Everyone thinks their baby is the smartest baby around and, I think it’s safe to say, most parents would do just about anything to help make this statement a reality. If you’re one of these parents (or plan on becoming one soon), I’ve some exciting news for you. Researchers from Rutgers are currently developing a way to help children maximize their language potential even before they’ve so much as uttered their first word.

Although babies may generally utter their first word at around 11 to 14 months of age, babies don’t spend all those months of silence doing nothing. Instead, they are taking in the world around them and learning to decipher speech from non-speech sounds. Dr. April Benasich, a researcher at Rutgers University, has proposed a way to train babies to more effectively recognize these language sounds and effectively accelerate the development of the brain maps.

Her team predicts that this will help to maximize the infants’ linguistic potential. “This process helps the baby to focus tightly on sounds in the environment that 'may' have critical information about the language they are learning,” Benasich explained in a press release.

To test this theory, Benasich and her team accelerated and optimized the babies’ ability to recognize sound by rewarding the infants with a brief colorful video when they responded to changes in the rapidly varying sound patterns. These sound changes could take just tens of milliseconds and increased in complexity as the training went on.

Although it’s too soon to say whether this extra training has influenced the infants' linguistic skills, Benasich explained that previous research has shown that “these tens-of-milliseconds differences in infancy is highly predictive of the child's language skills at 3, 4, and 5 years." Still, brain scans did show that by 7 months babies who were exposed to this training were better at detecting language-specific sounds than infants who were not exposed to the training. The team has even gone as far to say that their research may one day aid in the improvement and even prevention of language difficulties.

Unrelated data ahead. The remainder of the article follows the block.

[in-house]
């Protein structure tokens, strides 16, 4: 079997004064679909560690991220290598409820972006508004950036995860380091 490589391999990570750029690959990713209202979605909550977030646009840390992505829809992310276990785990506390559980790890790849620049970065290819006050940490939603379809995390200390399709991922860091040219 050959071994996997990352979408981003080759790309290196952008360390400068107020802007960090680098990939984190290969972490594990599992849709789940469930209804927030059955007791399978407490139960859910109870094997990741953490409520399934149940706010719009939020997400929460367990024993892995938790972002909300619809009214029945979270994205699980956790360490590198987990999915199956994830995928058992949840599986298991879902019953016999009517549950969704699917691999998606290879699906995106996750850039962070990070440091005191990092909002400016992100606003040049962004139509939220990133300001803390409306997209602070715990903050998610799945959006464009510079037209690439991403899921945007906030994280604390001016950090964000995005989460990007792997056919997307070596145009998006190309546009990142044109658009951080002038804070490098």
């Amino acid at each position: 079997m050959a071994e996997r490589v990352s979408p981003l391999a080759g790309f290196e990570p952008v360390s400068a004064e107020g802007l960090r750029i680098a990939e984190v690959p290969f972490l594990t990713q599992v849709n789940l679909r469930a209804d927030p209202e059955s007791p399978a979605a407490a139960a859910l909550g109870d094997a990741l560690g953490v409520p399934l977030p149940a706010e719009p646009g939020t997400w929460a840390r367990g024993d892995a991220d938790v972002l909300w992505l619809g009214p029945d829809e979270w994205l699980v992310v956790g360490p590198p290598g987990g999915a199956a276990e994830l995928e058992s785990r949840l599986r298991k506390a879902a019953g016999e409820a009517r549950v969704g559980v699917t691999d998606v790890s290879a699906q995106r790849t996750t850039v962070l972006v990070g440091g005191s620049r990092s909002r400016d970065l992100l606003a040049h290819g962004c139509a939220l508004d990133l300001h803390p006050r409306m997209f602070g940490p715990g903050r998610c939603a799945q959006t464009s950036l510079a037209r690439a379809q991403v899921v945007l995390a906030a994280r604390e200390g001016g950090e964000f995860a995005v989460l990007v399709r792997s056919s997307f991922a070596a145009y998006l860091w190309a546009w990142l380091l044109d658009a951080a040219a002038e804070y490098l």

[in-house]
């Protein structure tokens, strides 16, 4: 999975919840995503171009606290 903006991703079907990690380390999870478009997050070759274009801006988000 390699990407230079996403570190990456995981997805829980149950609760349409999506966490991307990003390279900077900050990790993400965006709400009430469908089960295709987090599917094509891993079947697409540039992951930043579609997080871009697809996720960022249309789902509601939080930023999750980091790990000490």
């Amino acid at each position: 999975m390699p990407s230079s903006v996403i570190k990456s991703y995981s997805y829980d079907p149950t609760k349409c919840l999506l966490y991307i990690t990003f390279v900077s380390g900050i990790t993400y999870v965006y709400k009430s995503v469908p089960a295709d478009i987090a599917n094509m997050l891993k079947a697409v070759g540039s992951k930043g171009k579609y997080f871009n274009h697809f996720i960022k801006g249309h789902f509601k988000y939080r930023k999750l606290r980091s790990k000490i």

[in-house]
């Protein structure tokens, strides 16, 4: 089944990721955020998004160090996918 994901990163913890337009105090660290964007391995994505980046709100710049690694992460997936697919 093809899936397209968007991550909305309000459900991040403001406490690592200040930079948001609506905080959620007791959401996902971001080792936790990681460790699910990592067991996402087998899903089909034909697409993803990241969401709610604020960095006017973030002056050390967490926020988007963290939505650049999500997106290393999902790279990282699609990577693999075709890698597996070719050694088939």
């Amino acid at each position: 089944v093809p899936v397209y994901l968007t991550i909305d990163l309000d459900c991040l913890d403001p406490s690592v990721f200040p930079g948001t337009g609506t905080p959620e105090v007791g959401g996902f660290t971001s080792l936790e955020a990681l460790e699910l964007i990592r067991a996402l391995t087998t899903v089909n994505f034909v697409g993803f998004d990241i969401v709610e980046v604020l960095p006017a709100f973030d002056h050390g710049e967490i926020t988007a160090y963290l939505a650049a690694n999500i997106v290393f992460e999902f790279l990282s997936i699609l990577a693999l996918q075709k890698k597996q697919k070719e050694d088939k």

Benasich’s baby training is built on the idea of stimulating infant’s acoustic maps. Acoustic maps are described in the press release as pools of interconnected brain cells that a baby’s brain builds to help it better decode language. The better formed these maps are, the more quickly and accurate a child can process language.

Benasich gave this imagine to help us better explain the acoustic map’s role: “Compare the baby's reactions to language cues to an adult driving a car. You don't think about specifics like stepping on the gas or using the turn signal. You just perform them. We want the babies' recognition of any language-specific sounds they hear to be just that automatic."

While this research is exciting, Benasich and her team want to make one thing clear: Acoustic training will not transform your child into a baby genius. Instead, it will only work to ensure that they reach the higher end of their already natural abilities.

“There's a genetic range to how tall you become — perhaps you have the capacity to be 5-foot-6 to 5-foot-9," Benasich said. "If you get the right amounts and types of food, the right environment, the right exercise, you might get to 5-foot-9, but you wouldn't be 6 feet. The same principle applies here."

The team is hoping that one day their theory will be available to parents everywhere, and are currenly working on developing an interactive play tool to mirror the tests administered in the laboratory.

Source: Benasich A et al. Journal of Neuroscience. 2014.